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M21

Ask a group of Magic players what they think about Core Set draft and you’ll likely be met with some polarized opinions. What’s touted as a back-to-basics palate cleanser by some is decried as a bland, overboiled potato of a draft experience by others. While the word count on Core Set cards can often make them feel like they belong in “baby’s first draft set,” especially if you’ve been drafting Ikoria for the past three months, low complexity isn’t always to the same as low difficulty. There’s a lot to unpack when it comes to mastering M21 limited.

With just under 70 MTGO drafts under my belt, I’ve learned a ton about what makes this format tick and I’m excited to share everything I know about it with you. Let’s dive in!

M21: The Big Picture

Lofty Denial | Illustration by Manuel Castañón

Rules of Engagement

If you told me that M21 was a long-lost set whose card file was pulled out from behind some filing cabinet in Mark Rosewater’s office, I’d believe you. This set feels like something that was designed for release in 2011 rather than 2020.

Draft formats used to be a lot less new-player friendly. Packs were filled with an alarming number of unplayables and archetype synergies were less overt, meaning if you didn’t know what you were doing, your potential to train wreck was high. You needed to find your lane to make sure you didn’t end up with a handful of Fs in your deck and the path to drafting a synergistic deck was not a paint-by-numbers affair. On top of this, each color being close to balanced was far from a given, and there were often only a few “real” archetypes in the format which led to even more new-player traps.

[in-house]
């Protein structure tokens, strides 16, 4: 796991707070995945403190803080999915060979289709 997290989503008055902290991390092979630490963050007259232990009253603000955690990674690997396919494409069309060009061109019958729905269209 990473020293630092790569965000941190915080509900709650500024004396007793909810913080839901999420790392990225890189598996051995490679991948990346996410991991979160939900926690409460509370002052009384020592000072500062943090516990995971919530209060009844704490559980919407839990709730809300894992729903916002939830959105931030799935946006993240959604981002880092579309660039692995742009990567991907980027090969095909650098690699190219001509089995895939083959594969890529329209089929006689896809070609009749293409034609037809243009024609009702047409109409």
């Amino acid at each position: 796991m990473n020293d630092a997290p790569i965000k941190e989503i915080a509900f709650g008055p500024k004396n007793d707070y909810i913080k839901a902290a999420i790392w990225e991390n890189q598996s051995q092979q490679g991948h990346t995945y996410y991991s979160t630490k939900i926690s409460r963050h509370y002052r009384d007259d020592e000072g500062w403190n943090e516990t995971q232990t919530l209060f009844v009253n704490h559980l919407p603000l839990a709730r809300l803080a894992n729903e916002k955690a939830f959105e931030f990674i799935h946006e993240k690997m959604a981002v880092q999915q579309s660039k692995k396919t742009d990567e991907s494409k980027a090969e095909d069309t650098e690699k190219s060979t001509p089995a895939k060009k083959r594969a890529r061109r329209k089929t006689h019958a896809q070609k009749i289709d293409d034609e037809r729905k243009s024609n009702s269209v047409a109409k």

Thanks to what I can only assume is a shift in design philosophy and not just a half-decade long coincidence, we’ve had it real good for the past five years. In most modern sets, your thirteenth pick is often a playable card, and the archetype synergies are so in-your-face that most novice drafters can usually find their way into a decent deck based on what the cards tell them to do. Even without a ton of format knowledge, it’s difficult to grossly mis-build any given archetype because the incentives presented to you on the archetype-payoff cards act as an IKEA instruction manual of sorts.

Destructive Tampering | Illustration by Titus Lunter

Ikoria was the epitome of this philosophy. Virtually every card in that set was playable and it was hard to miss the giant neon sign on cards like Prickly Marmoset and Flourishing Fox that said “PUT CYCLING CARDS IN YOUR DECK.” While M21 hasn’t completely thrown this philosophy out the window, it has elements that harken back to decades-old limited formats, and I think that’s tripped up players both new and old.